Treating acne with an oral contraceptive (birth control pill) is an effective treatment option for some female patients. This type of treatment limits sebum secretion by reducing androgen levels. Other topical and oral treatments can be used along with oral hormonal therapy.

Treating acne using hormones is not for everybody. For more information, talk to your health-care provider.

Oral isotretinoin

Isotretinoin (known as Accutane® in North America; Clarus®, Epuris®, Absorbica® in Canada; and Roaccutane® in Europe) is a chemical compound related to vitamin A. In most cases, isotretinoin is used to treat severe nodular and scarring acne because it:

  • reduces sebum secretion
  • prevents comedones from forming
  • acts as an anti-inflammatory
  • stops C. acnes from multiplying in hair follicles and sebaceous glands

However, this type of acne treatment must be closely monitored because isotretinoin has several side effects. More common side effects include dry skin, lips, nose and eyes. All side effects will start to disappear when treatment stops.

However, there are more severe side effects. For example, isotretinoin can interfere with the development of a fetus. If you are pregnant or thinking about having a baby, talk to your health-care provider about the side effects of isotretinoin. There are also concerns about depression, headaches, joint or muscle aches and pains, and impact on the liver.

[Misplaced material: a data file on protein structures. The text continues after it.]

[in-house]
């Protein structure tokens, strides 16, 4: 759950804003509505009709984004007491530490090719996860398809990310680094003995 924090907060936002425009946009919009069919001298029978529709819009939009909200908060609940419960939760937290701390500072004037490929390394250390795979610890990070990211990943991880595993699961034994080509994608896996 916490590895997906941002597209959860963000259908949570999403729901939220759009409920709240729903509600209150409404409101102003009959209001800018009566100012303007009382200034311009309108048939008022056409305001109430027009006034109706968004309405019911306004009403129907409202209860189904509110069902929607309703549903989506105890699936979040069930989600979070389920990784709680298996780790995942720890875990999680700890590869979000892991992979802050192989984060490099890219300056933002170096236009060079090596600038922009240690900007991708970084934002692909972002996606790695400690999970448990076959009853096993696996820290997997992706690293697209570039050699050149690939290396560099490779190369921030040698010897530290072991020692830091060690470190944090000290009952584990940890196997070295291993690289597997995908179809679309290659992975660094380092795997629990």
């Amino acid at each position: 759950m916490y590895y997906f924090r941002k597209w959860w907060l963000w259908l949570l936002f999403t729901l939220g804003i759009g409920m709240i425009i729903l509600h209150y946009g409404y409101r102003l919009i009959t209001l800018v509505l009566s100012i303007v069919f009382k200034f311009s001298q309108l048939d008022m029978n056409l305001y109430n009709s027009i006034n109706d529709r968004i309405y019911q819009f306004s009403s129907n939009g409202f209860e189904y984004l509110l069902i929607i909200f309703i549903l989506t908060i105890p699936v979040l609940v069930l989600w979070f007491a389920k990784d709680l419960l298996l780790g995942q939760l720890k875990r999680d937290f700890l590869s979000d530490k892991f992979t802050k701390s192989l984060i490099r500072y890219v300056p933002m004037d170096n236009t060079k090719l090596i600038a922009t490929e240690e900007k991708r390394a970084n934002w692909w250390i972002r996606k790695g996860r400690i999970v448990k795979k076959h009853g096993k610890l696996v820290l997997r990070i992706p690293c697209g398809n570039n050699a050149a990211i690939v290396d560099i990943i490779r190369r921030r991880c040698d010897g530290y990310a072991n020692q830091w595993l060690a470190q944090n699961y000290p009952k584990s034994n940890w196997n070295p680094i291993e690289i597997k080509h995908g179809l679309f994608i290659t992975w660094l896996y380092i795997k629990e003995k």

Combined treatment

A combined treatment can be an effective way to treat acne. A topical retinoid and an anti-inflammatory cream or gel can be used together. Sometimes, they are combined in one product. Other times, they are used as two different products. For example, a topical anti-inflammatory may be applied in the morning and a topical retinoid may be used at night.

Oral medications are also used in combination with a topical treatment. Many people taking a pill will get added benefit from also using topical medication.

Your health-care provider will advise you on how and when to use a combined treatment for acne.

Scar prevention

Handle acne with care. Manipulating, squeezing and popping increases the likelihood of scarring. The best way to prevent scarring is to actively treat the acne and avoid manipulating the lesions.

When should I talk to a health-care provider?

If you have any questions about how to treat your acne or if it’s causing you stress and worry, talk to your health-care provider. They may be able to help you, or they can refer you to a dermatologist.

Treatment is not only for those who have severe acne. No matter how little or how much acne you might have, you can seek treatment for your skin.

Last updated: March 17th 2024